How progressive was the French Revolution?

The events of 1789–94 shouldn’t solely be defined by Terror, writes Marisa Linton. Here are 10 ways in which the revolution advanced the causes of liberty, fraternity and equality

Jean-Jacques-François Le Barbier’s painting portrays the Declaration of the Rights of Man

What was the impact of the French Revolution? Read on for 10 ways in which it advanced the causes of liberty, fraternity and equality…

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1

It gave us the Declaration of the Rights of Man and of the Citizen

It gave us the Declaration of the Rights of Man and of the Citizen (August 1789). This set of principles (on which the revolutionaries would base the new constitution) included: liberty of the individual, equality of rights and opportunity, national sovereignty, freedom of religious belief, freedom of speech, and freedom of political opinion.

2

Led to introduction of religious freedoms

The French Revolution triggered the introduction of religious freedoms. In December 1789, Protestants received civil rights; in September 1791, Jews were given full civil rights.

3

It ended the system of privileges

On 4 August 1789 the system of privileges, whereby one person had special rights or exemptions to which another was not entitled, was brought to an end. This included tax exemptions for the nobility.

4

It brought the right to vote

It gave active citizens (ones who met tax criteria) the right to vote. Then, with the overthrow of the monarchy, the distinction between active and passive citizens was abolished, giving suffrage to all male citizens.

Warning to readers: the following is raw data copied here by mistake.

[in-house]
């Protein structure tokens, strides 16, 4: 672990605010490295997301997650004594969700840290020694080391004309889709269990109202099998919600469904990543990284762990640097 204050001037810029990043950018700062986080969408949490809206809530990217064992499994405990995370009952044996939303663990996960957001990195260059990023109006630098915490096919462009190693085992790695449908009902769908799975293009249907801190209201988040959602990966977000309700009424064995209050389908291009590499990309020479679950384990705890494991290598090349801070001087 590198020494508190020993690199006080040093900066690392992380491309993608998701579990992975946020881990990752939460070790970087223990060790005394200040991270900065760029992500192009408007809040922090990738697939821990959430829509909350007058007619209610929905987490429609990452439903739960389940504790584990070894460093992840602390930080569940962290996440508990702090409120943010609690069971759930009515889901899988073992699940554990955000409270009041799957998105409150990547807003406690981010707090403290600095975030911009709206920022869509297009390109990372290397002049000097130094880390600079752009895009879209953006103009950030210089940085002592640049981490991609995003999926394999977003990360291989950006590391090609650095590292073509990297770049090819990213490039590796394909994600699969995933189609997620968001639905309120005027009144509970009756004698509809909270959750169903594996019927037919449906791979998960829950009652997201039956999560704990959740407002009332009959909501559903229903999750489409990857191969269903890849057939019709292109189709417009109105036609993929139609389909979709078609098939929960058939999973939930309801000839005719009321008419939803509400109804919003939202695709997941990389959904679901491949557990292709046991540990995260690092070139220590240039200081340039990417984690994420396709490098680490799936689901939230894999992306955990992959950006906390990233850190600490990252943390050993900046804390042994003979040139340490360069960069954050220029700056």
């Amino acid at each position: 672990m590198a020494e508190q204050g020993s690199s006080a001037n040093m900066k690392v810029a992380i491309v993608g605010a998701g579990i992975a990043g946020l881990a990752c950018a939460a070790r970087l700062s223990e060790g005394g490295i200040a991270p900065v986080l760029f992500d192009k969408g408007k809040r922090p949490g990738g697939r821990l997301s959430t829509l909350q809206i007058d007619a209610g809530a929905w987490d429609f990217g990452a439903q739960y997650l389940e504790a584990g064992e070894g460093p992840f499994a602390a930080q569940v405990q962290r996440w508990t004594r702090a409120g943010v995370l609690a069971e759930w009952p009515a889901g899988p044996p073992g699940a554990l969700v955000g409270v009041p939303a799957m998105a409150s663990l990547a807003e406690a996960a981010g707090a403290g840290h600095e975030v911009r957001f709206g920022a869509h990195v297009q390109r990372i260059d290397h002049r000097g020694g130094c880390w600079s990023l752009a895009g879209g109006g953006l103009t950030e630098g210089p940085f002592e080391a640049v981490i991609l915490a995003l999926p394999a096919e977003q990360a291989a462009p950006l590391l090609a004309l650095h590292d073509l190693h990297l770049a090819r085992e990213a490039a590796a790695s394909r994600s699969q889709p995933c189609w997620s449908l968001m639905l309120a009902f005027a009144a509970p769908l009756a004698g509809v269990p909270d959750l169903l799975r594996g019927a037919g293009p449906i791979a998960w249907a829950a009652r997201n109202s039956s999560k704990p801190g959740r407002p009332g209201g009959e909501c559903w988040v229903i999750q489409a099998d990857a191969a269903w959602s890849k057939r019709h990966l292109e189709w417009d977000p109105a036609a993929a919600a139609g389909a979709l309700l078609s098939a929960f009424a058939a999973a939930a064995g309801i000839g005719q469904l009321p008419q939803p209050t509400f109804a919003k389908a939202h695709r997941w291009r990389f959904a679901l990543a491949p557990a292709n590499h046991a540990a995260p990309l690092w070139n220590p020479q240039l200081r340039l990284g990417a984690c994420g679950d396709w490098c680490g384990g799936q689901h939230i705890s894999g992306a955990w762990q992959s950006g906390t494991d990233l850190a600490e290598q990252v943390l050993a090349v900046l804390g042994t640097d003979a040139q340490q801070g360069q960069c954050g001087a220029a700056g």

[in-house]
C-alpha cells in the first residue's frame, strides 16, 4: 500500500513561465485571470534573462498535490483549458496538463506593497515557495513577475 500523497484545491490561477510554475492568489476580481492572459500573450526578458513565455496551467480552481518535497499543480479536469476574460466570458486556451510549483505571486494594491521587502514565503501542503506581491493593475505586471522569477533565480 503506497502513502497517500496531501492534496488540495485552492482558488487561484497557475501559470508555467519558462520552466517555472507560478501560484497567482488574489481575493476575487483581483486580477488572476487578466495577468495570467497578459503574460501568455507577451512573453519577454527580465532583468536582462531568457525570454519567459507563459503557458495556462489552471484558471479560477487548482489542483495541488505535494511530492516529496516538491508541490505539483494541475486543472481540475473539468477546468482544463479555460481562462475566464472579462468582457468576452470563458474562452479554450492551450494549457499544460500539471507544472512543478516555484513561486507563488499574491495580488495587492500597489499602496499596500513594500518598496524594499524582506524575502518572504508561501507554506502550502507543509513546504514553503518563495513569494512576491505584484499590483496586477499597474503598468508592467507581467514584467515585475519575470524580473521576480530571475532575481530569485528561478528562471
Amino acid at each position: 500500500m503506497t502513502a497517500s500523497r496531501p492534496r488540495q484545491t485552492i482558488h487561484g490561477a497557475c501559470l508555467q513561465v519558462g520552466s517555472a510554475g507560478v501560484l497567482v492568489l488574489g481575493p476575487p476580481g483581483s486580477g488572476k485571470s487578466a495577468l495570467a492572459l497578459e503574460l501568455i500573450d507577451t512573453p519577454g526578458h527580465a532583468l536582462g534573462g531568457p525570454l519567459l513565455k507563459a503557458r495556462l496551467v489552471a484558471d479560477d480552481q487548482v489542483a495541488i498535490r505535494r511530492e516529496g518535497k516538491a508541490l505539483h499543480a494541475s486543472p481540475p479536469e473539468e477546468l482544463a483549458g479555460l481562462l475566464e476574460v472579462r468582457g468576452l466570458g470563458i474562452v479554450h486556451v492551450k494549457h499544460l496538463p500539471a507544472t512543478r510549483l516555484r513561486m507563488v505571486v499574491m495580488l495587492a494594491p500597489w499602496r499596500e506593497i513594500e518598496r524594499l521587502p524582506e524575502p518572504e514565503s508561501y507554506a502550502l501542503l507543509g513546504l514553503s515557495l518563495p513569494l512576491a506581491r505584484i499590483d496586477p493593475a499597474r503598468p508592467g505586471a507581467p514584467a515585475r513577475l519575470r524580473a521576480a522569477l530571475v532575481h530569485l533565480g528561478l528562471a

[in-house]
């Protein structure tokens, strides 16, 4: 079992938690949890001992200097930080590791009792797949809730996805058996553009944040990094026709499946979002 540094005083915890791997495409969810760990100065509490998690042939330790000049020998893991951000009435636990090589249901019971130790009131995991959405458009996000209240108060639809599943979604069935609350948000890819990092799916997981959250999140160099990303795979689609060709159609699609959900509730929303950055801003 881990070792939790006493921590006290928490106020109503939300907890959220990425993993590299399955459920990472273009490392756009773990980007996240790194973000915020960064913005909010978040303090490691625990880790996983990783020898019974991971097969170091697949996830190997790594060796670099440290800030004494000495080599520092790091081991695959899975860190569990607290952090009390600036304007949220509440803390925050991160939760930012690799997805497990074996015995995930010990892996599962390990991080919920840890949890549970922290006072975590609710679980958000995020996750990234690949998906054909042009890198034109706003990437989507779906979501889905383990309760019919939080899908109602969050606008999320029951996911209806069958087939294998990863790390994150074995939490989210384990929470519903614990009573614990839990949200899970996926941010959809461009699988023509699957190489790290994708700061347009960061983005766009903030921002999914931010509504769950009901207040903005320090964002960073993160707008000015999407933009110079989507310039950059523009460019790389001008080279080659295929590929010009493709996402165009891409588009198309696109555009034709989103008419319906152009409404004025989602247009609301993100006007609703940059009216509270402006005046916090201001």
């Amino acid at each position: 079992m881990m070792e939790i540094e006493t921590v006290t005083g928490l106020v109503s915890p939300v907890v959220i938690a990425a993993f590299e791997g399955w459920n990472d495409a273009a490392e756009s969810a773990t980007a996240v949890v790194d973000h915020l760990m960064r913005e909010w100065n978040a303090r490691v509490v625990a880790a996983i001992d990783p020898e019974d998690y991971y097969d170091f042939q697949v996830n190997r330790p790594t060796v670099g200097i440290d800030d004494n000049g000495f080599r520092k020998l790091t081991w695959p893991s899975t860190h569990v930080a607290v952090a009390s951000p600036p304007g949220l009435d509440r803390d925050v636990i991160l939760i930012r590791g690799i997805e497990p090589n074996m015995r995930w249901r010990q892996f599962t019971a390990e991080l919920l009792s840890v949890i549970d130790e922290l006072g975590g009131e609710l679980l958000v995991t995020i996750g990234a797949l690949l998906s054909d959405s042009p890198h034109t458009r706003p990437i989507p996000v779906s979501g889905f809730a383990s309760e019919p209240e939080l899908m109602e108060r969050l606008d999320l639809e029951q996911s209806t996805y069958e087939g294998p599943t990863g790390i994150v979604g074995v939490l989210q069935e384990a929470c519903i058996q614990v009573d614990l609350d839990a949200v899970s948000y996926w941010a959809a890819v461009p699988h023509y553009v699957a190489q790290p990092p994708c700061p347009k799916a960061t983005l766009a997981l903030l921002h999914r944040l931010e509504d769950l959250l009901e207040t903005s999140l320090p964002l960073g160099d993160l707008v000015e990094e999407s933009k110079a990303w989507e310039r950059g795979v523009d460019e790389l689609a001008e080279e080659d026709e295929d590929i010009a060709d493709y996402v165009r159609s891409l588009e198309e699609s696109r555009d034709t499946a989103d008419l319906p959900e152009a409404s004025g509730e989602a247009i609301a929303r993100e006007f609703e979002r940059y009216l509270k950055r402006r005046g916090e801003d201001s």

5

Equal rights to justice and protection under the law

All citizens (active and passive) were given equal rights to justice and protection under the law.

6

An end to noble status

In June 1790, in line with the ending of hereditary privilege, noble status was abolished.

7

More rights for women

Women were given many social and legal rights based on principles of equality. New inheritance laws stated that all children of a marriage, irrespective of gender, should inherit equally after the death of the parents. Women and men were given equal access to divorce on simple grounds of incompatibility, making divorce a civil matter, easy and accessible. Women actively participated in some political clubs and made their voices heard.

8

An end to slavery

The revolutionaries decreed an immediate end to slavery on 4 February 1794. Napoleon Bonaparte later forcibly reinstated slavery in those territories France still held – though not in Saint-Domingue, which preserved a liberty that former slaves fought for and kept. The revolutionaries decreed an immediate end to slavery on 4 February 1794. Napoleon Bonaparte later forcibly reinstated slavery in those territories France still held – though not in Saint-Domingue, which preserved a liberty that former slaves fought for and kept.

9

Torture was made illegal

Though the death penalty was retained, the guillotine was introduced to make the death penalty less inhumane than protracted executions under the Old Regime.

10

Increased individual liberty

The constitution of 1791 decriminalised homosexual acts – in line with principles of individual liberty.

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This article first appeared in the August 2021 issue of BBC History Magazine